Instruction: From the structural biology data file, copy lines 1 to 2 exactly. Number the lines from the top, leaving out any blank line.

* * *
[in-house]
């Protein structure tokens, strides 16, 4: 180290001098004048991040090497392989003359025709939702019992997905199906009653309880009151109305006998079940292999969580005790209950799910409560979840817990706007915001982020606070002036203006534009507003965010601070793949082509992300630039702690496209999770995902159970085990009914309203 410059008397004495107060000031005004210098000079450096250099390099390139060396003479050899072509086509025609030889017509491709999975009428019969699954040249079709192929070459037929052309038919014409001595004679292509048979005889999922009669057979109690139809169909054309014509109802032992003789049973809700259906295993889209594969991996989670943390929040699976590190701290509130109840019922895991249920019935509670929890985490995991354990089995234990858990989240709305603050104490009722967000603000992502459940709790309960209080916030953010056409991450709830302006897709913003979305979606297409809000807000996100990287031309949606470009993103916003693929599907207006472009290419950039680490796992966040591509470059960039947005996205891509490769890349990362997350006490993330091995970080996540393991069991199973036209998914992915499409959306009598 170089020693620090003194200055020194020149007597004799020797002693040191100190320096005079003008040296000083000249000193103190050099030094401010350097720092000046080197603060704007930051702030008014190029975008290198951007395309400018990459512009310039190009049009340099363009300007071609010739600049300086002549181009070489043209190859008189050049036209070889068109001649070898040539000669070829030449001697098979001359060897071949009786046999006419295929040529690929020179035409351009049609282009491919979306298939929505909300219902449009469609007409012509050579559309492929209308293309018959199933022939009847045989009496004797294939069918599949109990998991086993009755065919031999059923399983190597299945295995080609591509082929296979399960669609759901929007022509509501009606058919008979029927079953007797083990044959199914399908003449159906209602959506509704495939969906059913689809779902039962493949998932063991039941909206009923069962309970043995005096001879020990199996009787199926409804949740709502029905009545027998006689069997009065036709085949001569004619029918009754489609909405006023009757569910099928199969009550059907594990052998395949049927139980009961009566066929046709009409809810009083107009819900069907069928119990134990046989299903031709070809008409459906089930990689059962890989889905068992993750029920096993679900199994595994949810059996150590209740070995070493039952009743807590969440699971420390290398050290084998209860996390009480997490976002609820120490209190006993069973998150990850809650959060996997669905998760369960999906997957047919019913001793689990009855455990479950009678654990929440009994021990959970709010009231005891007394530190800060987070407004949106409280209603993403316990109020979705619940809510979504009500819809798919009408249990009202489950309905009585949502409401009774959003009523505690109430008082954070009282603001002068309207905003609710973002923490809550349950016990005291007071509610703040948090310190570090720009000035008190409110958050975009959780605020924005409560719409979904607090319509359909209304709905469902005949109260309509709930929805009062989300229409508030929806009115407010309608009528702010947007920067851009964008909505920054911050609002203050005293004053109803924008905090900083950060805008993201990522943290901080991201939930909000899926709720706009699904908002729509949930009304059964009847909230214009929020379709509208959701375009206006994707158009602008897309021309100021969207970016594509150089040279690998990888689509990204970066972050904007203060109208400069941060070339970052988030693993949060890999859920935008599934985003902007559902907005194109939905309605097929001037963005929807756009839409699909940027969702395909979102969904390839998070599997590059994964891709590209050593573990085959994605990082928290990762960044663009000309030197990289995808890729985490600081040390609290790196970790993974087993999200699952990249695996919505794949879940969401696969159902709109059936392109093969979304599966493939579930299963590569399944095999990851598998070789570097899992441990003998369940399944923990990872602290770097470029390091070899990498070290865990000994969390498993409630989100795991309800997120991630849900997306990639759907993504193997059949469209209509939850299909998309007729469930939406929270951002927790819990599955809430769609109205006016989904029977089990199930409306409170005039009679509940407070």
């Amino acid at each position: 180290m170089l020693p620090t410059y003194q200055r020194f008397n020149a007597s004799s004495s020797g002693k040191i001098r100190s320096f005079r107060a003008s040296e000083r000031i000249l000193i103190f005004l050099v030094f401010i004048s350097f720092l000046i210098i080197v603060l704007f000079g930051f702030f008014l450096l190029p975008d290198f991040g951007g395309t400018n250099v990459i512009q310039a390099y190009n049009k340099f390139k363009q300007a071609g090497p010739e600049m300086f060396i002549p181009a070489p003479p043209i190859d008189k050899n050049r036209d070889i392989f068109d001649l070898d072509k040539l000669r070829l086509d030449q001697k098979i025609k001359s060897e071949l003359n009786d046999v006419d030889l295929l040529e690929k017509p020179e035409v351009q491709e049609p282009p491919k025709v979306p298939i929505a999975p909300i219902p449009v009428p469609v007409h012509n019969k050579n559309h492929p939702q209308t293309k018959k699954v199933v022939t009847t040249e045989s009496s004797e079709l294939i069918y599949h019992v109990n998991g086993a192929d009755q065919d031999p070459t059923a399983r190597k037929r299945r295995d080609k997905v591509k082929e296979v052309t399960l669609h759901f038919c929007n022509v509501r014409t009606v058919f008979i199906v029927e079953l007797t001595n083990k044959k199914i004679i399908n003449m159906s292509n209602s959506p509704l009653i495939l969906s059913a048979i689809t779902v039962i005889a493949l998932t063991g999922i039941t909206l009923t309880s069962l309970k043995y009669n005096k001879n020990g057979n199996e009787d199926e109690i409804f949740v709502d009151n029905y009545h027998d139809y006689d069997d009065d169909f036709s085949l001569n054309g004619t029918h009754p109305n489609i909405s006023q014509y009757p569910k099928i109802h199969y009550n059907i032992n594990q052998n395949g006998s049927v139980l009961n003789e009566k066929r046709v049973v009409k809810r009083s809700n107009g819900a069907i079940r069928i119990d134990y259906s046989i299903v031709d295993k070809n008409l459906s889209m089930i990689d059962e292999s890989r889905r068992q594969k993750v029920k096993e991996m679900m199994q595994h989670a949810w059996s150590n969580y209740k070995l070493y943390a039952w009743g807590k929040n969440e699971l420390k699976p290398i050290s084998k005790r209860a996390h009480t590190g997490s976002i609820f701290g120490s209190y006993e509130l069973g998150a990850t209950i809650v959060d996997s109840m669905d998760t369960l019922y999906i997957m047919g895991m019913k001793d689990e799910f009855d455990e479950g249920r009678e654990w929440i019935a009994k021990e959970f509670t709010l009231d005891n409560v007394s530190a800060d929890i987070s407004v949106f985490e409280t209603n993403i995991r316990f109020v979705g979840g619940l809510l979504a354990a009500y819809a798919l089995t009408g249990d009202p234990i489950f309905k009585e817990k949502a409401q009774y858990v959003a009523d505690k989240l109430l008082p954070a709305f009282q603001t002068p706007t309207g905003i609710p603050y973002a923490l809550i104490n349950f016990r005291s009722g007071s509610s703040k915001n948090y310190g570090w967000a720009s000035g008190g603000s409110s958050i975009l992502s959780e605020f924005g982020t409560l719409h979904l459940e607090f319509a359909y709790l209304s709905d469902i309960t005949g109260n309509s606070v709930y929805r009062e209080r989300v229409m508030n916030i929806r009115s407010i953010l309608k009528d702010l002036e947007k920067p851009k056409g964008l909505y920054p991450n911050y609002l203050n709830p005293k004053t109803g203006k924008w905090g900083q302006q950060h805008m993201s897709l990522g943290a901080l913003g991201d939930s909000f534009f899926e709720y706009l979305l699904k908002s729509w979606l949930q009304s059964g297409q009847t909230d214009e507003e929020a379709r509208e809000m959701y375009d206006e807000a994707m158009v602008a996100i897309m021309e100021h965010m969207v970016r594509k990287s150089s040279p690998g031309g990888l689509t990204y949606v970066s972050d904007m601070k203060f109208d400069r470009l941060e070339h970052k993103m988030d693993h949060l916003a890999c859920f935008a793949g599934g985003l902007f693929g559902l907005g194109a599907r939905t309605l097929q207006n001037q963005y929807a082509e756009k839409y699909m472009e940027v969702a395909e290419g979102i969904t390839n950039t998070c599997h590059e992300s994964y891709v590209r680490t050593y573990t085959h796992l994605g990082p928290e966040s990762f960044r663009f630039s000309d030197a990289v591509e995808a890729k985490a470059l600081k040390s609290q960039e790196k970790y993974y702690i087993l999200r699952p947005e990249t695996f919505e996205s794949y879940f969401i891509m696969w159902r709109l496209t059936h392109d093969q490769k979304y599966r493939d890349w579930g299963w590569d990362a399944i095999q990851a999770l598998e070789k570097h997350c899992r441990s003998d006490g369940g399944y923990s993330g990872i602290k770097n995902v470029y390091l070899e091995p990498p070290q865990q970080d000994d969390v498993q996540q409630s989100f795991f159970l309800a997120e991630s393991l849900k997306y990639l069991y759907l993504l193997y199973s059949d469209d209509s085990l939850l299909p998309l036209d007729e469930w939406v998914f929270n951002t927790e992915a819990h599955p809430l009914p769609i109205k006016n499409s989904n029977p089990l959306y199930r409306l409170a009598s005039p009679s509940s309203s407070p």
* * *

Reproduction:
[in-house]
């Protein structure tokens, strides 16, 4: 180290001098004048991040090497392989003359025709939702019992997905199906009653309880009151109305006998079940292999969580005790209950799910409560979840817990706007915001982020606070002036203006534009507003965010601070793949082509992300630039702690496209999770995902159970085990009914309203 410059008397004495107060000031005004210098000079450096250099390099390139060396003479050899072509086509025609030889017509491709999975009428019969699954040249079709192929070459037929052309038919014409001595004679292509048979005889999922009669057979109690139809169909054309014509109802032992003789049973809700259906295993889209594969991996989670943390929040699976590190701290509130109840019922895991249920019935509670929890985490995991354990089995234990858990989240709305603050104490009722967000603000992502459940709790309960209080916030953010056409991450709830302006897709913003979305979606297409809000807000996100990287031309949606470009993103916003693929599907207006472009290419950039680490796992966040591509470059960039947005996205891509490769890349990362997350006490993330091995970080996540393991069991199973036209998914992915499409959306009598 170089020693620090003194200055020194020149007597004799020797002693040191100190320096005079003008040296000083000249000193103190050099030094401010350097720092000046080197603060704007930051702030008014190029975008290198951007395309400018990459512009310039190009049009340099363009300007071609010739600049300086002549181009070489043209190859008189050049036209070889068109001649070898040539000669070829030449001697098979001359060897071949009786046999006419295929040529690929020179035409351009049609282009491919979306298939929505909300219902449009469609007409012509050579559309492929209308293309018959199933022939009847045989009496004797294939069918599949109990998991086993009755065919031999059923399983190597299945295995080609591509082929296979399960669609759901929007022509509501009606058919008979029927079953007797083990044959199914399908003449159906209602959506509704495939969906059913689809779902039962493949998932063991039941909206009923069962309970043995005096001879020990199996009787199926409804949740709502029905009545027998006689069997009065036709085949001569004619029918009754489609909405006023009757569910099928199969009550059907594990052998395949049927139980009961009566066929046709009409809810009083107009819900069907069928119990134990046989299903031709070809008409459906089930990689059962890989889905068992993750029920096993679900199994595994949810059996150590209740070995070493039952009743807590969440699971420390290398050290084998209860996390009480997490976002609820120490209190006993069973998150990850809650959060996997669905998760369960999906997957047919019913001793689990009855455990479950009678654990929440009994021990959970709010009231005891007394530190800060987070407004949106409280209603993403316990109020979705619940809510979504009500819809798919009408249990009202489950309905009585949502409401009774959003009523505690109430008082954070009282603001002068309207905003609710973002923490809550349950016990005291007071509610703040948090310190570090720009000035008190409110958050975009959780605020924005409560719409979904607090319509359909209304709905469902005949109260309509709930929805009062989300229409508030929806009115407010309608009528702010947007920067851009964008909505920054911050609002203050005293004053109803924008905090900083950060805008993201990522943290901080991201939930909000899926709720706009699904908002729509949930009304059964009847909230214009929020379709509208959701375009206006994707158009602008897309021309100021969207970016594509150089040279690998990888689509990204970066972050904007203060109208400069941060070339970052988030693993949060890999859920935008599934985003902007559902907005194109939905309605097929001037963005929807756009839409699909940027969702395909979102969904390839998070599997590059994964891709590209050593573990085959994605990082928290990762960044663009000309030197990289995808890729985490600081040390609290790196970790993974087993999200699952990249695996919505794949879940969401696969159902709109059936392109093969979304599966493939579930299963590569399944095999990851598998070789570097899992441990003998369940399944923990990872602290770097470029390091070899990498070290865990000994969390498993409630989100795991309800997120991630849900997306990639759907993504193997059949469209209509939850299909998309007729469930939406929270951002927790819990599955809430769609109205006016989904029977089990199930409306409170005039009679509940407070």